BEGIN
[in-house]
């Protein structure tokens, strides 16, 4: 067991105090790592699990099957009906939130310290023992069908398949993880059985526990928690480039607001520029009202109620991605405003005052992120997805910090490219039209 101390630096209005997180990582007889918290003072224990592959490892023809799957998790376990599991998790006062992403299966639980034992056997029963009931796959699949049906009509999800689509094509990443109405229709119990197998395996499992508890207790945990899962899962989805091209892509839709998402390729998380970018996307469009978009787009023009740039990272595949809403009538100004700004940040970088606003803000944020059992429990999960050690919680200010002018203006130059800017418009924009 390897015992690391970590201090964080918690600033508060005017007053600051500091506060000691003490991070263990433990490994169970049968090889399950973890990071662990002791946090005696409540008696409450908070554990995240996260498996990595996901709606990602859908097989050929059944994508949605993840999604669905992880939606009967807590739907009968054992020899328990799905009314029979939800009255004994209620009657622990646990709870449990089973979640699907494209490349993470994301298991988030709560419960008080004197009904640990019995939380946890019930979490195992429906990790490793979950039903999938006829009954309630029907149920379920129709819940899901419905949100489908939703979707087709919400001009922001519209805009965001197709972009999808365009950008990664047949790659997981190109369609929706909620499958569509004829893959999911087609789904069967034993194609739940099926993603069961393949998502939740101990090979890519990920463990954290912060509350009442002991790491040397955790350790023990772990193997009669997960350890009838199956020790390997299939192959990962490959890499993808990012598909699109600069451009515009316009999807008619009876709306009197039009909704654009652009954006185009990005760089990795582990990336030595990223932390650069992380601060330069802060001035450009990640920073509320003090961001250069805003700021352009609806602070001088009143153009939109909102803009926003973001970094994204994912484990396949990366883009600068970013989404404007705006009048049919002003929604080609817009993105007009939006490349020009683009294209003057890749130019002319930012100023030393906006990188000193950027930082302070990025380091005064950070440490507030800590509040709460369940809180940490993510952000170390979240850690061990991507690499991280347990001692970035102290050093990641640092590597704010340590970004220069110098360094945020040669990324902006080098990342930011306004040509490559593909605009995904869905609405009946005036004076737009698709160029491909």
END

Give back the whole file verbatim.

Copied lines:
[in-house]
């Protein structure tokens, strides 16, 4: 067991105090790592699990099957009906939130310290023992069908398949993880059985526990928690480039607001520029009202109620991605405003005052992120997805910090490219039209 101390630096209005997180990582007889918290003072224990592959490892023809799957998790376990599991998790006062992403299966639980034992056997029963009931796959699949049906009509999800689509094509990443109405229709119990197998395996499992508890207790945990899962899962989805091209892509839709998402390729998380970018996307469009978009787009023009740039990272595949809403009538100004700004940040970088606003803000944020059992429990999960050690919680200010002018203006130059800017418009924009 390897015992690391970590201090964080918690600033508060005017007053600051500091506060000691003490991070263990433990490994169970049968090889399950973890990071662990002791946090005696409540008696409450908070554990995240996260498996990595996901709606990602859908097989050929059944994508949605993840999604669905992880939606009967807590739907009968054992020899328990799905009314029979939800009255004994209620009657622990646990709870449990089973979640699907494209490349993470994301298991988030709560419960008080004197009904640990019995939380946890019930979490195992429906990790490793979950039903999938006829009954309630029907149920379920129709819940899901419905949100489908939703979707087709919400001009922001519209805009965001197709972009999808365009950008990664047949790659997981190109369609929706909620499958569509004829893959999911087609789904069967034993194609739940099926993603069961393949998502939740101990090979890519990920463990954290912060509350009442002991790491040397955790350790023990772990193997009669997960350890009838199956020790390997299939192959990962490959890499993808990012598909699109600069451009515009316009999807008619009876709306009197039009909704654009652009954006185009990005760089990795582990990336030595990223932390650069992380601060330069802060001035450009990640920073509320003090961001250069805003700021352009609806602070001088009143153009939109909102803009926003973001970094994204994912484990396949990366883009600068970013989404404007705006009048049919002003929604080609817009993105007009939006490349020009683009294209003057890749130019002319930012100023030393906006990188000193950027930082302070990025380091005064950070440490507030800590509040709460369940809180940490993510952000170390979240850690061990991507690499991280347990001692970035102290050093990641640092590597704010340590970004220069110098360094945020040669990324902006080098990342930011306004040509490559593909605009995904869905609405009946005036004076737009698709160029491909």